Now, only this week, Gates has taken up his Op-ed pen again, in a long but incisive exploration of two related concerns: one is the burgeoning zombie apocalypse of school and state censorship of serious educational exploration of racism and other freighted current issues. The other is the need for Black Americans, scholars, teachers and others concerned with justice and equity, to face up to the task, particularly in dealing with whites (both friends and critics) with the long and continuing history of vigorous, often intense debates among Blacks over many key issues they faced.
It is often surprising to students to learn that there has never been one way to “be Black” among Black Americans, nor have Black politicians, activists and scholars ever spoken with one voice or embraced one ideological or theoretical framework. Black America, that “nation in a nation,” as the Black abolitionist Martin R. Delany put it, has always been as varied and diverse as the complexions of the people who have identified, or been identified, as its members. . . .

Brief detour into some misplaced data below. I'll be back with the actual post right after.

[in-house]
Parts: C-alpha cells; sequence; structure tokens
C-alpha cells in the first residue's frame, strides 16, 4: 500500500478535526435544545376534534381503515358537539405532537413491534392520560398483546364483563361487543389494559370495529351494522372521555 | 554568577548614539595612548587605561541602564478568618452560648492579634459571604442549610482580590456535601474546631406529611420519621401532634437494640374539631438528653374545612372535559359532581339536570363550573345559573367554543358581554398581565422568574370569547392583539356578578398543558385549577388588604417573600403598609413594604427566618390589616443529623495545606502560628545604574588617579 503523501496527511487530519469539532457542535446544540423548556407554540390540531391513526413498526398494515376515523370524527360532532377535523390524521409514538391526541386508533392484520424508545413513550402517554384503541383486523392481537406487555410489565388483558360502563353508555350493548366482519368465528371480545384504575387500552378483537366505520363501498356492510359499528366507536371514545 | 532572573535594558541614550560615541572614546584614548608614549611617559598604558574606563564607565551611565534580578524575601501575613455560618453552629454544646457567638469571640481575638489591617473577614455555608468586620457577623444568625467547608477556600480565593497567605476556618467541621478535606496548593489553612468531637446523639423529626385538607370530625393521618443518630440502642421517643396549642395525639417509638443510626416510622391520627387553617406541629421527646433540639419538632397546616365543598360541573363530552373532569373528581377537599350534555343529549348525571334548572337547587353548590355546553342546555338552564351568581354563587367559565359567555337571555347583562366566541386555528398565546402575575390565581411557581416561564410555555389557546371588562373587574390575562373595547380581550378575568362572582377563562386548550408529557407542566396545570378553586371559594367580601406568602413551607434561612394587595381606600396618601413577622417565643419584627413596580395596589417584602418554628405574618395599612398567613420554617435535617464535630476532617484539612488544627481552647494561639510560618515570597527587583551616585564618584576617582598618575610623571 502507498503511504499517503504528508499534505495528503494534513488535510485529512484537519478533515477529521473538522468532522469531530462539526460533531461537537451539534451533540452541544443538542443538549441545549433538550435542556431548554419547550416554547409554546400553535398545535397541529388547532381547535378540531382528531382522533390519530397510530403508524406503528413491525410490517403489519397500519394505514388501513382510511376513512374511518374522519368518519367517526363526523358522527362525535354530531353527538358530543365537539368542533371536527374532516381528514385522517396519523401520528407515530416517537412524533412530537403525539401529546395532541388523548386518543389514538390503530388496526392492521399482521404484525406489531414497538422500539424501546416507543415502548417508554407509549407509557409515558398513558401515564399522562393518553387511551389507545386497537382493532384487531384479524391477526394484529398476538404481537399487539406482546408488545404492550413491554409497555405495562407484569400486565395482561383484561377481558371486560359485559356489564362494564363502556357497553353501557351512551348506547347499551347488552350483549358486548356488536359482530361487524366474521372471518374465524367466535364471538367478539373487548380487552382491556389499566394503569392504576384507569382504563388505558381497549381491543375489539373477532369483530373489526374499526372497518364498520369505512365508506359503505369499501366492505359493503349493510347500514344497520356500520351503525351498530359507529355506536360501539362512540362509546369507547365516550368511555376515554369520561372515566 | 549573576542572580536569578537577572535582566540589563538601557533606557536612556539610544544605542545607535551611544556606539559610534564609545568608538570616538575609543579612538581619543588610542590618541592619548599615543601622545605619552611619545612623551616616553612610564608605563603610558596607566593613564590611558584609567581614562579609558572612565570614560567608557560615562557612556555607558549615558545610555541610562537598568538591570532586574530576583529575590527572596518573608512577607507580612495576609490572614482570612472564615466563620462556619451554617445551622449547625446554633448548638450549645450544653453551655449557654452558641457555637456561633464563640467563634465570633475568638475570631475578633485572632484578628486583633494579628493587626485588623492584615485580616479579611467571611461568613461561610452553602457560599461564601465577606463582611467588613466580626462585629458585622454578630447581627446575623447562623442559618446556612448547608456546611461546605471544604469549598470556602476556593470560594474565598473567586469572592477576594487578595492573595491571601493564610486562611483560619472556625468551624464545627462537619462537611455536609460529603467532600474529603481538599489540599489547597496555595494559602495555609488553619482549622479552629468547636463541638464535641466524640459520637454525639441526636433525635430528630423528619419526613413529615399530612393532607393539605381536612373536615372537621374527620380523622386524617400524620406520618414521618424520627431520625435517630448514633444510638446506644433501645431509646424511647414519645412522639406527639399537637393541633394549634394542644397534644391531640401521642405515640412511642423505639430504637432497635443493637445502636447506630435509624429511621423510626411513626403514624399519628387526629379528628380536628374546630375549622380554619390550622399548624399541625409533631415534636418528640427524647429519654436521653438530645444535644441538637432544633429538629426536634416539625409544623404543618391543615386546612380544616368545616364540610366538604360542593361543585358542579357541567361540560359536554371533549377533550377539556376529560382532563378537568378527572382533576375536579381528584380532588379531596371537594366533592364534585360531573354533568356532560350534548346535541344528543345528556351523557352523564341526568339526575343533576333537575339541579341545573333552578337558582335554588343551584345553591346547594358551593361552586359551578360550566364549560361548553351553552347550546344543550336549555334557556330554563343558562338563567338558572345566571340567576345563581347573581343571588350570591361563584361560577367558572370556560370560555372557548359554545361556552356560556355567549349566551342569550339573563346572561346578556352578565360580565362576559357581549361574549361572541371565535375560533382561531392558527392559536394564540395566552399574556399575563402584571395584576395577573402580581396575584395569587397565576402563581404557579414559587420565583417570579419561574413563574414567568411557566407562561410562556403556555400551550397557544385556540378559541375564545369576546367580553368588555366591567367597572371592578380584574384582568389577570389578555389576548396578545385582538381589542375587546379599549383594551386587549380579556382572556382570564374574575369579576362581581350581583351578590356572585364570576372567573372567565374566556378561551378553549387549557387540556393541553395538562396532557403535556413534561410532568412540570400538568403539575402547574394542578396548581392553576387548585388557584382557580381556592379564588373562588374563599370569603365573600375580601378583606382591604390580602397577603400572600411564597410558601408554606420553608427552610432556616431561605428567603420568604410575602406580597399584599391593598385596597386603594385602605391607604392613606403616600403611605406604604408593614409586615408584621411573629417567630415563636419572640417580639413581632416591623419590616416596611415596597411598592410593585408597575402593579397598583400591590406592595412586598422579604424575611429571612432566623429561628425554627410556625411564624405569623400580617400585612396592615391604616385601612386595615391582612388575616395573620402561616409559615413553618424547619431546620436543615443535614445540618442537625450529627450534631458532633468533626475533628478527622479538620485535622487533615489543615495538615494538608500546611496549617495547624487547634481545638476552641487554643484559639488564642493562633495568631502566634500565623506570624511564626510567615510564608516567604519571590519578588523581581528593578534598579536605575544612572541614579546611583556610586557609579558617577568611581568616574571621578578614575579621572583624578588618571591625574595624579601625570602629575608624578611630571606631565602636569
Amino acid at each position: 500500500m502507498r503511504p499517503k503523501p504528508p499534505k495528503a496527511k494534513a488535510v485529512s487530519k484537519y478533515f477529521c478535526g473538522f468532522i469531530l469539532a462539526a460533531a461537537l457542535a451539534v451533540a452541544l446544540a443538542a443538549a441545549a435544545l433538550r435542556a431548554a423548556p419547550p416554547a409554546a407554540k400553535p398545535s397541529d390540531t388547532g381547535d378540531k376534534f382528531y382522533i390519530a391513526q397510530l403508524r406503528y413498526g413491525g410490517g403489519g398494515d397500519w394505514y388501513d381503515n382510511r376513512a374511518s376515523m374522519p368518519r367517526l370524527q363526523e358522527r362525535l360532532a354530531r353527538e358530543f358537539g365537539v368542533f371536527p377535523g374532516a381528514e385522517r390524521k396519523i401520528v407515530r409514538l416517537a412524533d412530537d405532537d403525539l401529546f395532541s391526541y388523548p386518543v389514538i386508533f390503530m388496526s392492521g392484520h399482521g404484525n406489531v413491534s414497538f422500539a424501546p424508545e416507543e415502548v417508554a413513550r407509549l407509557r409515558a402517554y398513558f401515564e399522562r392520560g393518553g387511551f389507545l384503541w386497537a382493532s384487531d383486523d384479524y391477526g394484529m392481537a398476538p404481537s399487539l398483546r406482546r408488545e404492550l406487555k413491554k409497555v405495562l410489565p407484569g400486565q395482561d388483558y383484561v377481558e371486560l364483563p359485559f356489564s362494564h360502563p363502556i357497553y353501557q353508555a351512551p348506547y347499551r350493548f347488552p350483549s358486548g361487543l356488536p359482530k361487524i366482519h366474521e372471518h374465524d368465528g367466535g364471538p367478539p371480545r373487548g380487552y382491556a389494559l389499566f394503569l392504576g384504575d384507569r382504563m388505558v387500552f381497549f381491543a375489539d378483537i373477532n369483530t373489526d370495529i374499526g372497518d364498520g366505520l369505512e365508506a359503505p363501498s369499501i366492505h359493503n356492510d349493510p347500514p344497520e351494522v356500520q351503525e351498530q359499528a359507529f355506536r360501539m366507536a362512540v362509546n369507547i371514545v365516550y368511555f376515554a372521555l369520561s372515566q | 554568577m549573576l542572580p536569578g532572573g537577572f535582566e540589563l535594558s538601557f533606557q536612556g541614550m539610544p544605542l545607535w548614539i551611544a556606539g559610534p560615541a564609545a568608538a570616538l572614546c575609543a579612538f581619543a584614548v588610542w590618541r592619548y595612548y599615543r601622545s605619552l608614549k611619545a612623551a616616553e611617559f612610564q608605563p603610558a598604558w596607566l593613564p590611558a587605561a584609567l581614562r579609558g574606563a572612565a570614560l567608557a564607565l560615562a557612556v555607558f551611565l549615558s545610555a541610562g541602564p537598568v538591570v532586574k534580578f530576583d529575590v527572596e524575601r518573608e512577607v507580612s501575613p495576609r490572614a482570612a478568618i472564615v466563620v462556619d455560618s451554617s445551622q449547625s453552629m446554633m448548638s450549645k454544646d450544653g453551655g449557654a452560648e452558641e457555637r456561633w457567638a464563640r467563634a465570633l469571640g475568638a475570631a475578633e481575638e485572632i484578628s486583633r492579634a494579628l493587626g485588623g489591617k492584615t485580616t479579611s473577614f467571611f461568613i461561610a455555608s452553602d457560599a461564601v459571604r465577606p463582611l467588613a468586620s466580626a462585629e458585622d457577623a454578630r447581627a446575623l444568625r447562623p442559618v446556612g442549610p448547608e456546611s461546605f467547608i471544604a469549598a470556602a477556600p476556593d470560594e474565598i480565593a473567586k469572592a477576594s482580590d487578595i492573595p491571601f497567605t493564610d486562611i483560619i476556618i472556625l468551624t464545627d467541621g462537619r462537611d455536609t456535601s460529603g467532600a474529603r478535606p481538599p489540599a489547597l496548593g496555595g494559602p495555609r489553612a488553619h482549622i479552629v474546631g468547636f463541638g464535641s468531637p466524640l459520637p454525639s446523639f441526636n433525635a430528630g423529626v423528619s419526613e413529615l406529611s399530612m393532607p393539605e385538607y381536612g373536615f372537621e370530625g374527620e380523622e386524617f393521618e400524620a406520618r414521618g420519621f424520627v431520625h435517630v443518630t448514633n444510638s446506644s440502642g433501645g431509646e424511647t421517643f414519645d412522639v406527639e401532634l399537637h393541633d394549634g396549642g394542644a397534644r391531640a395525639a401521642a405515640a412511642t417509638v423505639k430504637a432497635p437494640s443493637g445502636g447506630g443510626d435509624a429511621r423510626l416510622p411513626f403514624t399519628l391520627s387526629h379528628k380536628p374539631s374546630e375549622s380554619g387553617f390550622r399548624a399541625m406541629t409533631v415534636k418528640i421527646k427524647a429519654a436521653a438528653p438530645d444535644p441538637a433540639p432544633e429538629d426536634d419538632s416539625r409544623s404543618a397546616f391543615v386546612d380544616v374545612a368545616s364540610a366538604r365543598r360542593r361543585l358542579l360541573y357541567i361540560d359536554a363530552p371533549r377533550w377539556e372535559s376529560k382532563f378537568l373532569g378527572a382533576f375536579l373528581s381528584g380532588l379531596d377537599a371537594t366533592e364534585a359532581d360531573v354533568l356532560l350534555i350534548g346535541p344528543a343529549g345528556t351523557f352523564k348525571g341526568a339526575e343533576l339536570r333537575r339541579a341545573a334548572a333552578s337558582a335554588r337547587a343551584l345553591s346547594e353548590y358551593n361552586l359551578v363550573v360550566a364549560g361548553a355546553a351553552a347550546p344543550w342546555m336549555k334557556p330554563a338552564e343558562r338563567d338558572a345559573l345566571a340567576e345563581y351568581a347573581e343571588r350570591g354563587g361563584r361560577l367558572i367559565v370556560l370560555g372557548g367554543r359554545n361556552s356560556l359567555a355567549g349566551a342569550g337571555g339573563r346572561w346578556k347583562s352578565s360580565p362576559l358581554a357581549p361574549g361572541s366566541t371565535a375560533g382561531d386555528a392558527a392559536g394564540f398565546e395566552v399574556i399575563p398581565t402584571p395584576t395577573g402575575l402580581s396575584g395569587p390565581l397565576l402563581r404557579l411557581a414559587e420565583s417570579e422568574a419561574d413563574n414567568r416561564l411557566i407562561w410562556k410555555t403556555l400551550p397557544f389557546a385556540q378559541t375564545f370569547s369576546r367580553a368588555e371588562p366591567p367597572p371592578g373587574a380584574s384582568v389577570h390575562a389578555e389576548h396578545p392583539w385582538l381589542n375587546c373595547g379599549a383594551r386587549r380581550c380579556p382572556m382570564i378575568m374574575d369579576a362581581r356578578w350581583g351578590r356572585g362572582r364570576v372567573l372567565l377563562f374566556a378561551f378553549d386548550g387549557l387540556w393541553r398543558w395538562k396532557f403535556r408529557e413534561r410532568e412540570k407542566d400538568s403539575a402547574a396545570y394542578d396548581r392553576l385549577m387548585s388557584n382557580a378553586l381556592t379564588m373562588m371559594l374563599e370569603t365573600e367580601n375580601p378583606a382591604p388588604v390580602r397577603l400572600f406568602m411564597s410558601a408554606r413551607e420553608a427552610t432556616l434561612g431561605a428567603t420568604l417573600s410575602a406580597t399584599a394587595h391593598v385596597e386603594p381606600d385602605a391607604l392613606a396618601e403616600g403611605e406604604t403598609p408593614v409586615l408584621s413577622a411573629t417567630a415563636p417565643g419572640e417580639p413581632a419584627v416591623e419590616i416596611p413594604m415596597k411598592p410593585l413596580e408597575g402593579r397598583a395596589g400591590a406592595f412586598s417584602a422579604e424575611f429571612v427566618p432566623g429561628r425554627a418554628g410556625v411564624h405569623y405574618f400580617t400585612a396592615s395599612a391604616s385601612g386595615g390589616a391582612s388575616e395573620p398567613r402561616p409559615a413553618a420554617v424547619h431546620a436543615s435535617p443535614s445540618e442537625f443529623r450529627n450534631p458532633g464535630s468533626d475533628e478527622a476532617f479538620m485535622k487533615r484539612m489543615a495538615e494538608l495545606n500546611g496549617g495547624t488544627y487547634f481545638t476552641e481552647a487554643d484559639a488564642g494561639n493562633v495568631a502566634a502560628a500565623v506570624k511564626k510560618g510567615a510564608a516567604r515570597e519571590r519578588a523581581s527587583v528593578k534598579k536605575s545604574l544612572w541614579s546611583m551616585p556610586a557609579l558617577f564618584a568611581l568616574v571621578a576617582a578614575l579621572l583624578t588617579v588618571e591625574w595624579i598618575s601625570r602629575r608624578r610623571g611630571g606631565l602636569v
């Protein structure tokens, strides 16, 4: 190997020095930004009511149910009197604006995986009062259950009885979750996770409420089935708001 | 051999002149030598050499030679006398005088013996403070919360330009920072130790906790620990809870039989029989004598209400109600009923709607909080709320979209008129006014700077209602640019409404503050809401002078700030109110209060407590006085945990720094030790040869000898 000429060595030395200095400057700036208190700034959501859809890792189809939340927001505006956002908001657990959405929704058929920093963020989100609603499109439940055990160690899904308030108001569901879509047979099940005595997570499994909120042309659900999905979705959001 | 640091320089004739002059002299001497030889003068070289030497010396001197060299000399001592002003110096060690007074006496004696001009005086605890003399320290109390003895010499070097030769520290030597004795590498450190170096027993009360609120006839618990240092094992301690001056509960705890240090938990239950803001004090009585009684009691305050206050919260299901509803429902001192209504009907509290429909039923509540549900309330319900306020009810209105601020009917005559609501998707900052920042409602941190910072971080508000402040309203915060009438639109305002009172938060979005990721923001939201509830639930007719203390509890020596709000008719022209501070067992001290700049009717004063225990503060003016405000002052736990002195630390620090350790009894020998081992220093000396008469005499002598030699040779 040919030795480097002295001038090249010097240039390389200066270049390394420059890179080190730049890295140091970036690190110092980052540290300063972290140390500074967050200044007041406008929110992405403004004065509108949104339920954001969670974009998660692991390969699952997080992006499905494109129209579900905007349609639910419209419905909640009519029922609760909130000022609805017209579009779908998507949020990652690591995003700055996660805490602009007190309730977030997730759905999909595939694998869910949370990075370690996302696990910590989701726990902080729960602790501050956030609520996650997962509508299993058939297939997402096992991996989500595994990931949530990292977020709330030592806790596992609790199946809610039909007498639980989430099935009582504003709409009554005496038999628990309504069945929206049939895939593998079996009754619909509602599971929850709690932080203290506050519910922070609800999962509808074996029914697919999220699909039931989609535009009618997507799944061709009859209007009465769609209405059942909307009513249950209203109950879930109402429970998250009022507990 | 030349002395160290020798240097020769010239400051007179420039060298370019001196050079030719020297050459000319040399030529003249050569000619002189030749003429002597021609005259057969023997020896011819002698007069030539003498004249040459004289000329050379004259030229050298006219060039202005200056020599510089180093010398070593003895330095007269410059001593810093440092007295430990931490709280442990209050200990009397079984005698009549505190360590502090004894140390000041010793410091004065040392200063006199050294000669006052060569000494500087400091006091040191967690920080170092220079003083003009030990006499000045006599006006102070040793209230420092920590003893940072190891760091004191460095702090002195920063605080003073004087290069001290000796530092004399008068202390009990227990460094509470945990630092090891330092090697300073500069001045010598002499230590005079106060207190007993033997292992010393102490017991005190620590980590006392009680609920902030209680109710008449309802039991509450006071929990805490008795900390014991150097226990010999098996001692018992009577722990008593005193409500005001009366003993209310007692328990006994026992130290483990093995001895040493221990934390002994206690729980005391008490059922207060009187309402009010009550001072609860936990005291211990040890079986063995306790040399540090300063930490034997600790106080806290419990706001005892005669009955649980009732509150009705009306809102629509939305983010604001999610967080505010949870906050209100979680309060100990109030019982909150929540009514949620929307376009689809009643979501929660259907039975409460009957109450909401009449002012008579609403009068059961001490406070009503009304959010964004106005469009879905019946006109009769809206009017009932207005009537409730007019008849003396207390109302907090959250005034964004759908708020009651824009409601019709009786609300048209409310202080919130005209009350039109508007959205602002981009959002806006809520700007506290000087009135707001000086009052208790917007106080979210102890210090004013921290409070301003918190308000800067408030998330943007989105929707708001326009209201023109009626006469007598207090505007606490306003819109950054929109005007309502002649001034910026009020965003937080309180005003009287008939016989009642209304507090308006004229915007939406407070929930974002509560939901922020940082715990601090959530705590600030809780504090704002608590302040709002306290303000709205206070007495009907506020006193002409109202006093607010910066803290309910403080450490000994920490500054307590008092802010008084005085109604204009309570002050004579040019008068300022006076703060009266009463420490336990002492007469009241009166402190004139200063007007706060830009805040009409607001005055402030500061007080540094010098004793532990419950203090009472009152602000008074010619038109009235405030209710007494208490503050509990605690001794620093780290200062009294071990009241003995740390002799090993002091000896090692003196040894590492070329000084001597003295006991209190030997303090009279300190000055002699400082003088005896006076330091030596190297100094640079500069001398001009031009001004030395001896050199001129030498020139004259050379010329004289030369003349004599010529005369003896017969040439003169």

Why shouldn’t students be introduced to these debates? Any good class in Black studies seeks to explore the widest range of thought voiced by Black and white thinkers on race and racism over the long course of our ancestors’ fight for their rights in this country.”
I’ll stop quoting here, and below let Gates make his own case, which he does best.